(Memphis) In money matters, Memphis makes another list.
A Washington DC non-profit did a study to determine how people in large cities use, or misuse, their bank accounts. Miami, Florida, was number one, and Memphis was number five.
It's because a large amount of Memphians either don't use bank accounts or don't know how to use them effectively.
Turns out, many use other ways that could dig them deeper into debt.
They fall into two categories - "unbanked" or "under banked."
Ernie Parrish, a consumer credit counselor, says there's a big difference between the two.
"People that are 'unbanked,' literally have no checking or savings account," he said. "It's just paycheck, cash it, go get money orders."
According to the non-profit Corporation for Enterprise Development, 16.7 percent of Memphians are "unbanked" and 28.1 percent are "under banked."
Parrish says people who are considered "under banked" have an account but, "They're really not utilizing their bank. They're going and getting pay-day loans, they're doing check cashing places."
Parrish says pay-day type loans can charge as much as 450 percent interest, causing borrowers to bounce checks.
"They bounced a bunch of checks. Now all of a sudden they owe the bank six hundred, eight hundred dollars. They get taken to court, et cetera. So they just never think of banks again as someone who they need," he said.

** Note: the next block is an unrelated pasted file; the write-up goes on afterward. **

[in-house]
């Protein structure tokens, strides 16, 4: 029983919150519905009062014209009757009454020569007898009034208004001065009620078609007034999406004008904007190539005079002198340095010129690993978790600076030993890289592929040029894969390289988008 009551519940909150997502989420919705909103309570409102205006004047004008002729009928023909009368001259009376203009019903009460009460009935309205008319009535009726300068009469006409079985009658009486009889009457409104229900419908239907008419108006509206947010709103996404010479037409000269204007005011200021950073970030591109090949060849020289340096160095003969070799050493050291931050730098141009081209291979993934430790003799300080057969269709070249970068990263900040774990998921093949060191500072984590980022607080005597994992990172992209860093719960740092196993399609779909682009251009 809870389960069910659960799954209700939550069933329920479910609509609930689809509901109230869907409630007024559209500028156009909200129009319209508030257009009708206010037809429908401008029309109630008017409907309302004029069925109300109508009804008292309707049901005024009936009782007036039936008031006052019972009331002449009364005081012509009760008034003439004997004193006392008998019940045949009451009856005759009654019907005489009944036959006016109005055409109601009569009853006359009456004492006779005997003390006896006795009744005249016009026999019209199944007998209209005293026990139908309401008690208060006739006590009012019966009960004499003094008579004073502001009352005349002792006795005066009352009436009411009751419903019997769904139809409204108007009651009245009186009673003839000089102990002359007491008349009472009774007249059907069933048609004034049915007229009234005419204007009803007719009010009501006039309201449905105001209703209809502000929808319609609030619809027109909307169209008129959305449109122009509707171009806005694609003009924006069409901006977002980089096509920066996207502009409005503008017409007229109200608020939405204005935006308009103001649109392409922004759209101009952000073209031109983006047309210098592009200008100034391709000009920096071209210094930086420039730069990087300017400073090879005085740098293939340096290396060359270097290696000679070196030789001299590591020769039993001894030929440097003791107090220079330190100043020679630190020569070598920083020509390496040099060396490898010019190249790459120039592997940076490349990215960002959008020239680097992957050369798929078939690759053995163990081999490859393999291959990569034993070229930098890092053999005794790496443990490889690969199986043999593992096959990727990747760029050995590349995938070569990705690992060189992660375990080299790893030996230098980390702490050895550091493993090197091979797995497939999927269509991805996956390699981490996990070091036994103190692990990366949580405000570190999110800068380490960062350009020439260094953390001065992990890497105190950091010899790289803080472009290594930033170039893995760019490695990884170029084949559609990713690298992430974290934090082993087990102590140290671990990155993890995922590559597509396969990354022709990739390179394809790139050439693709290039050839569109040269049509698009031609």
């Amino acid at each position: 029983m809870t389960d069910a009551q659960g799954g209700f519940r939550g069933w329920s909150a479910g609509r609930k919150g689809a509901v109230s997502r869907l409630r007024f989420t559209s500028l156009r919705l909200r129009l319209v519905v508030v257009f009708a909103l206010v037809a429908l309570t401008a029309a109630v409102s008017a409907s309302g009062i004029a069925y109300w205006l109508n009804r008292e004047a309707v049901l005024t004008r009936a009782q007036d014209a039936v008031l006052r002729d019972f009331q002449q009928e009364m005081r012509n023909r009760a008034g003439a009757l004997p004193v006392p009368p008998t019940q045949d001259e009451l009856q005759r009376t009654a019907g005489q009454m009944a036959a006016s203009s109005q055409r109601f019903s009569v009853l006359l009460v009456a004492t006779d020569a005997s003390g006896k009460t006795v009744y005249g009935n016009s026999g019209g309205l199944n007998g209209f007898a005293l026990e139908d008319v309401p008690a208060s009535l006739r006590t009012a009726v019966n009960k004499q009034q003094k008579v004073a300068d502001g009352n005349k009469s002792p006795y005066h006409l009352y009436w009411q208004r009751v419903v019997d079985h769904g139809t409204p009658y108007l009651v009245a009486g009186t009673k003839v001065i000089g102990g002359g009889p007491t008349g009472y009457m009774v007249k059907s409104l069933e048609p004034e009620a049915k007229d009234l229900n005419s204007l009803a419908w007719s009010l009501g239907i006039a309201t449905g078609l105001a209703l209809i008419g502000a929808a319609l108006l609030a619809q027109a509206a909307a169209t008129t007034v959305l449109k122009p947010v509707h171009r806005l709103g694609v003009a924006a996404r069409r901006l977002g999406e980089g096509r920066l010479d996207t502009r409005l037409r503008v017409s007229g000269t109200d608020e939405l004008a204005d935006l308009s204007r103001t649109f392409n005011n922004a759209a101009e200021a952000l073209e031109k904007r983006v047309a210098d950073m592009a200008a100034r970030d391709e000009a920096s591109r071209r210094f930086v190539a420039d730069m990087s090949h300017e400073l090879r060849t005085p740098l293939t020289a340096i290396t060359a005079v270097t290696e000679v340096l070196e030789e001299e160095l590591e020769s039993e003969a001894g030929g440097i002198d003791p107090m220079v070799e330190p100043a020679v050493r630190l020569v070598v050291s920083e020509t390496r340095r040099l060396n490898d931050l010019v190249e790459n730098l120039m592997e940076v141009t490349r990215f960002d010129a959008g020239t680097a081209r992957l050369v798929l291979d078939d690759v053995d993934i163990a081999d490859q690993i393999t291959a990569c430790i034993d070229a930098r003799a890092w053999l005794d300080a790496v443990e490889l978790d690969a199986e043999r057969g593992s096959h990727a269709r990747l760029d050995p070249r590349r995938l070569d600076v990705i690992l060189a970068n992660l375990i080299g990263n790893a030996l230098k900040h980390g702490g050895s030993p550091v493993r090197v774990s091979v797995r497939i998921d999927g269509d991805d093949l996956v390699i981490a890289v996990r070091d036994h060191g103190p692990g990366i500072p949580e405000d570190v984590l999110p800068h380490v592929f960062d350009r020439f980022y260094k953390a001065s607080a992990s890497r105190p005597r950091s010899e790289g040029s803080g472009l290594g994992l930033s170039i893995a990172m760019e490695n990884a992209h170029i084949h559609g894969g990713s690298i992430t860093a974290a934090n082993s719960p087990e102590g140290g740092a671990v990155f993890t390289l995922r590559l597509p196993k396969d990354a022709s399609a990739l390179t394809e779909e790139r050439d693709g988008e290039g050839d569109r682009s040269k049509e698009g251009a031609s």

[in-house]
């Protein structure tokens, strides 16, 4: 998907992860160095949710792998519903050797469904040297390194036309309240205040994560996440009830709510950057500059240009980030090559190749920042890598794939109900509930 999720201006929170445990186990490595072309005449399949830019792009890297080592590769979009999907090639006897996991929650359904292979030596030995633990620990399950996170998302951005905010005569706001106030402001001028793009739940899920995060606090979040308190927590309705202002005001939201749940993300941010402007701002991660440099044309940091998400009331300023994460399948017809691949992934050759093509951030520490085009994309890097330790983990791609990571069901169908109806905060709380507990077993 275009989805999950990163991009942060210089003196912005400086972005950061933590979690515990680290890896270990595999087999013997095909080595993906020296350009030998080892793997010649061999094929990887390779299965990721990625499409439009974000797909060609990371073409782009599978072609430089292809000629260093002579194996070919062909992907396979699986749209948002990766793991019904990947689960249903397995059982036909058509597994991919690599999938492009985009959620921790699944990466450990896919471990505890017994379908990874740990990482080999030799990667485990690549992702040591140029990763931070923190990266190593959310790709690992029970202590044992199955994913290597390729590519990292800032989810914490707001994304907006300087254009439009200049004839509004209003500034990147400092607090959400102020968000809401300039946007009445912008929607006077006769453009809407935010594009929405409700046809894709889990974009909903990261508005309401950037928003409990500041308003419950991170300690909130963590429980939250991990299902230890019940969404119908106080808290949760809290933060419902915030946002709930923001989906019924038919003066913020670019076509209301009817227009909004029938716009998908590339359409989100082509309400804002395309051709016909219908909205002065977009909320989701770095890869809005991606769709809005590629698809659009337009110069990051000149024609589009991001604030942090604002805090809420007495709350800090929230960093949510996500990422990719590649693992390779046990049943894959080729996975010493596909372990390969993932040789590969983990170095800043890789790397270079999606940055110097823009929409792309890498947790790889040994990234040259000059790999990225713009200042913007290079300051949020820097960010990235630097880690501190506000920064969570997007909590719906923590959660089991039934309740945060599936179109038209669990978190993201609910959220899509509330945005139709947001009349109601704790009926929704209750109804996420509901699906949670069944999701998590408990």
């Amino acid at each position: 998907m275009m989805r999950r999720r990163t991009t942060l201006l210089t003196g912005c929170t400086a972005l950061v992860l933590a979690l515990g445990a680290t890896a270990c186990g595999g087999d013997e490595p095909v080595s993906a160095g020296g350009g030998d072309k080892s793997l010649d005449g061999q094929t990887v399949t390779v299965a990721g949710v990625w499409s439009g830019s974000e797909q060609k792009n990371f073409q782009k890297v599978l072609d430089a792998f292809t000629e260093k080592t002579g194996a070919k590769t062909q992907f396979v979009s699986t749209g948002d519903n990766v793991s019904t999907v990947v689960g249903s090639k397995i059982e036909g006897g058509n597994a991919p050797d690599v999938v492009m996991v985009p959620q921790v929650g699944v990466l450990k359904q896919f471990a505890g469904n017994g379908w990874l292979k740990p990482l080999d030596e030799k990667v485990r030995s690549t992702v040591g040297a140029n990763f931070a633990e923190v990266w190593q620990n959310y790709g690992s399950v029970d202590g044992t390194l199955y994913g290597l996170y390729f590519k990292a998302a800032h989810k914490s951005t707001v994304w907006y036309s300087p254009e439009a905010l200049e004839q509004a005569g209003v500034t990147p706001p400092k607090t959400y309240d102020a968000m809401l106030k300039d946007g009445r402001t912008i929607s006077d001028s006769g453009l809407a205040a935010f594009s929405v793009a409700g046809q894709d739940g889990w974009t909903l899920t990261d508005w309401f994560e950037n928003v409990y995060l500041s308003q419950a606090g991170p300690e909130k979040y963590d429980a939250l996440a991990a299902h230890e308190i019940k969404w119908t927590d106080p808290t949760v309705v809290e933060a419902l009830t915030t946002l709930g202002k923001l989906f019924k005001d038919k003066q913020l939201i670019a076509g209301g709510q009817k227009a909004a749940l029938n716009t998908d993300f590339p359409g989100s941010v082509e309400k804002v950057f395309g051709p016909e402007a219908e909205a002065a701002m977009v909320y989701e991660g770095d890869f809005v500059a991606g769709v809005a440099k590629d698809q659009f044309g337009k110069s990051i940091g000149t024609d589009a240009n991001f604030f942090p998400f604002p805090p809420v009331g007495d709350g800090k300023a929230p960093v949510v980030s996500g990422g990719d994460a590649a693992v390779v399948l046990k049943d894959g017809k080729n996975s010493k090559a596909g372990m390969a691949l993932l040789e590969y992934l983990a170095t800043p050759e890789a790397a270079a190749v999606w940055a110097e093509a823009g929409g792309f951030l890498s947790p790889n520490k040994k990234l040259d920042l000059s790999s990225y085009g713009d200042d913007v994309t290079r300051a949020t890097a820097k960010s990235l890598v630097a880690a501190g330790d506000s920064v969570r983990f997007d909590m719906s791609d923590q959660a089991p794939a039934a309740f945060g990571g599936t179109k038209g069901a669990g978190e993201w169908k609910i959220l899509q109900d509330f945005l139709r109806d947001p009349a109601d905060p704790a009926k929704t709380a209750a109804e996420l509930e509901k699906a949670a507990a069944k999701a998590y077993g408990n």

Parrish says many people who come to the Family Service Agency in Bartlett don't understand how bank accounts work or don't read the "fine print" when it comes to monthly service fees.
Parrish says he even stresses smart money management to teenagers, hoping they will learn there's a lot more to banking than just opening an account.
Above all, he says you have to get used to banking, to trust a bank or credit union, and not let one mistake ruin your financial life,
"The people I've met who don't have checking accounts, messed one up once," Parrish said. "And it was so devastating for them that they just don't do it anymore. But you need to have a relationship with a bank. You honestly do."